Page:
#11 Monastery of St Jerome The Mosteiro dos Jerónimos, also known as the Monastery of St. Jerome or the Jerónimos Monastery, is a UNESCO World Heritage site located in Lisbon's Belém district. Exemplifying Portugal's ... Read more » Max Bashyrov / Flickr

#12 Oceanarium (Oceanario de Lisboa) The Oceanário de Lisboa is not just an aquarium, but considering its size, a world in and of itself. The Oceanarium, as it's also often referred to, is Portugal's ... Read more » johnnorth / Getty Images

#13 Feira da Ladra If you're searching for a unique souvenir to take back home, you might want to try your luck at the Feira da Ladra flea market. Located in the Alfama ... Read more » Eka Shoniya / Flickr

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Tram 28 picture in Lisbon
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Torre de Belem picture in Lisbon
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St. George's Castle picture in Lisbon
Belém Tower picture in Lisbon
Cascais picture in Lisbon
Gulbenkian Museum picture in Lisbon
Monastery of St Jerome picture in Lisbon
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Feira da Ladra picture in Lisbon
Food Tour picture in Lisbon
Lisbon ByBoat picture in Lisbon
Ajuda National Palace picture in Lisbon
Tram 28 picture in Lisbon
Lisbon Rooftops from the Alfama picture in Lisbon
Torre de Belem picture in Lisbon
Santa Justa Elevator picture in Lisbon
Sintra picture in Lisbon
National Tile Museum picture in Lisbon
St. George's Castle picture in Lisbon
Belém Tower picture in Lisbon
Cascais picture in Lisbon
Gulbenkian Museum picture in Lisbon
Monastery of St Jerome picture in Lisbon
Lisbon Oceanarium picture in Lisbon
Feira da Ladra picture in Lisbon
Food Tour picture in Lisbon
Lisbon ByBoat picture in Lisbon
Ajuda National Palace picture in Lisbon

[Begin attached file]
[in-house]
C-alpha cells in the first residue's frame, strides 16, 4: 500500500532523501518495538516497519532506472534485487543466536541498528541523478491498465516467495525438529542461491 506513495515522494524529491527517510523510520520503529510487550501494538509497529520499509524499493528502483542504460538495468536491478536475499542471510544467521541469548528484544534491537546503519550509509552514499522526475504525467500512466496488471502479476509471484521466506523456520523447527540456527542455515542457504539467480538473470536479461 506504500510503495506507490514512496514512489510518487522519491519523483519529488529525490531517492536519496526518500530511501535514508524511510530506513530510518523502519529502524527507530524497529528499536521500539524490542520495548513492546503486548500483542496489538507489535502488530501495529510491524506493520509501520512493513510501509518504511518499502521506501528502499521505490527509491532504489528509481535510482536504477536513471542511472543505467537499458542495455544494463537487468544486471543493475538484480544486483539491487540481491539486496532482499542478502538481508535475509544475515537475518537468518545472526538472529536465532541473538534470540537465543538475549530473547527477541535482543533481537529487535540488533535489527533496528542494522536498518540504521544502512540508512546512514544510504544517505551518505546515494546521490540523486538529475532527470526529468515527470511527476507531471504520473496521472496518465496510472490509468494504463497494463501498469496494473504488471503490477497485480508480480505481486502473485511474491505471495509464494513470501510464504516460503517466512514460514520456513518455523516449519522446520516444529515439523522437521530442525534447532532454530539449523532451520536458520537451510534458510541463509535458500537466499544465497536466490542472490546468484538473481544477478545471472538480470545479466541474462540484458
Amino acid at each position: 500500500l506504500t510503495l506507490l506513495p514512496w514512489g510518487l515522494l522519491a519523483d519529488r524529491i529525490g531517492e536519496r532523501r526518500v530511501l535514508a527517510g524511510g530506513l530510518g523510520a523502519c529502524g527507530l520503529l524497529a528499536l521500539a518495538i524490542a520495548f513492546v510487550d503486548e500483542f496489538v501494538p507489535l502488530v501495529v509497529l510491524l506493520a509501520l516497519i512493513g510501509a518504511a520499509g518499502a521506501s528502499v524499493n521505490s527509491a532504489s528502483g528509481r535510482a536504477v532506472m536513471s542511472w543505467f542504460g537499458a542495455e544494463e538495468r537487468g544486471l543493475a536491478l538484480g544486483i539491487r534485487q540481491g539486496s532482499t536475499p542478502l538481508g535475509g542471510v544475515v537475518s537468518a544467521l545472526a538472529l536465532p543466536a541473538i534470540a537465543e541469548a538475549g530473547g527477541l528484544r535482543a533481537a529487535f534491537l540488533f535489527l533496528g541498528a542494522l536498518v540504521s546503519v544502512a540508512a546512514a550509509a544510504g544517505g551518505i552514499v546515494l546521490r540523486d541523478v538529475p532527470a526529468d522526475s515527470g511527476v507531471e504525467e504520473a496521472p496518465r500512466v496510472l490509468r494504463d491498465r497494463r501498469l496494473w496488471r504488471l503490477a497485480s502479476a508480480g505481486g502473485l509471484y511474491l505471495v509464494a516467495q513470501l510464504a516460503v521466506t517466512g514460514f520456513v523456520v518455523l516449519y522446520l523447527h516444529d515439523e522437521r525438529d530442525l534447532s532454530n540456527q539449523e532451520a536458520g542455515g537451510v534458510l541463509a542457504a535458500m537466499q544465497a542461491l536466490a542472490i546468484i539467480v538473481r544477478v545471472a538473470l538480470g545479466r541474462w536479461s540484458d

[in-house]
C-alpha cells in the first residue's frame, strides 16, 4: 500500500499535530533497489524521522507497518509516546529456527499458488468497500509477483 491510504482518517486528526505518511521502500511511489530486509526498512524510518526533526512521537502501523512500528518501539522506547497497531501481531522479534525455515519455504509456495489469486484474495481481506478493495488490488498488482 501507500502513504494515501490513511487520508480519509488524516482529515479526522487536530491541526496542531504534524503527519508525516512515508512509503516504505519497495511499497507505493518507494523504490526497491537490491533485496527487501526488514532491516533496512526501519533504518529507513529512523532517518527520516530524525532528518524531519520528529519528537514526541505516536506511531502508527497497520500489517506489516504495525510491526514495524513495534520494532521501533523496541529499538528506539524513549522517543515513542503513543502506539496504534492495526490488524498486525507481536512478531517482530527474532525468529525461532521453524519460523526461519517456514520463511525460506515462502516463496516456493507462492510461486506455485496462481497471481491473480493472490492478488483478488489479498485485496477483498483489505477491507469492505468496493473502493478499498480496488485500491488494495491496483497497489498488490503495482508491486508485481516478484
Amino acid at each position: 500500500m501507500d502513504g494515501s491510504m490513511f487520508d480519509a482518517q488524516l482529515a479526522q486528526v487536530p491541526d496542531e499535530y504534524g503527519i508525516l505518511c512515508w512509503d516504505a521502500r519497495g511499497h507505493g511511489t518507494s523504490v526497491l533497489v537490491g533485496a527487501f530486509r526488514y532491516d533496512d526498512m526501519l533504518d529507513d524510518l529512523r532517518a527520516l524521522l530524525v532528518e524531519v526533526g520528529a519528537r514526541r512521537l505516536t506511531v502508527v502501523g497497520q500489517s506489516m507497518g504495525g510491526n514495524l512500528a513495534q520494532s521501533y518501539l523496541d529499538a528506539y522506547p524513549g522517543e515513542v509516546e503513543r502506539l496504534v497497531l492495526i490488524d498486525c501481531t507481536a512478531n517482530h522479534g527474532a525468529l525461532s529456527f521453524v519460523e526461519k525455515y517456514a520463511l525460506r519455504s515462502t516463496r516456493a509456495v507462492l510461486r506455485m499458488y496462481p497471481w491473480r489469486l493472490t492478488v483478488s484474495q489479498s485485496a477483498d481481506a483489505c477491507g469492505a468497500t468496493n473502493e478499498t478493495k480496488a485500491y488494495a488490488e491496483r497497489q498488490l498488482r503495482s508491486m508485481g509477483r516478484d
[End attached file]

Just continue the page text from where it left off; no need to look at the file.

The tourist-friendly Tram 28 takes passengers from Central Lisbon up to St. George's Castle through the hilly Alfama district. Martial Colomb / Getty Images

Alfama is the oldest of Lisbon's many neighborhoods. Westend61 / Getty Images

For a crowd-free photo op at Belem Tower, set your alarm clock early to catch the sunrise, then take a walk around the historic neighborhood. © Allard Schager / Getty Images

The Santa Justa Elevator dates back to the 19th century, when it eased the burden of slogging up the steep Carmo Hill. Now, it's predominantly a tourist attraction. Lingxiao Xie / Getty Images

The National Palace of Pena, located in Sintra, is considered to be the best expression of 19th-century romanticism in Portugal. federic prochasson / Getty Images

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The Moorish Castelo de Sao Jorge was used as a fortress to protect the city. Today, it's considered one of Lisbon's best lookout points. GoodLifeStudio / Getty Images

Belém Tower was commissioned in the 16th century to be a defense mechanism along the Tagus River. It also acted as a ceremonial gateway to Lisbon. repistu / Getty Images

Just 40 minutes outside of Lisbon, the beach town of Cascais is an excellent respite for those looking to get away from the hustle and bustle of the city for a day. filip va / Getty Images

This diverse selection of art actually belonged to Calouste Gulbenkian, a former oil tycoon. When he passed, he left his entire collection to Lisbon, a city he called home for more than a decade.  Courtesy Gulbenkian Museum and Garden

This UNESCO World Heritage site is one of Lisbon's most prominent attractions.  Max Bashyrov / Flickr

As one of the largest aquariums in Europe, there is no shortage of animals to see at the Oceanarium. johnnorth / Getty Images

Eka Shoniya / Flickr

Taste of Lisboa Food Tours is a hit with travelers thanks to its combination of delicious eats, interesting history and knowledgeable guides. Ayhan Altun / Getty Images

For a different perspective of the city, consider a Lisbon ByBoat tour, popular among recent travelers. J.M.F. Almeida / Getty Images

The Ajuda National Palace served as the royal residence of King Louis and Queen Maria Pia. JoseIgnacioSoto / Getty Images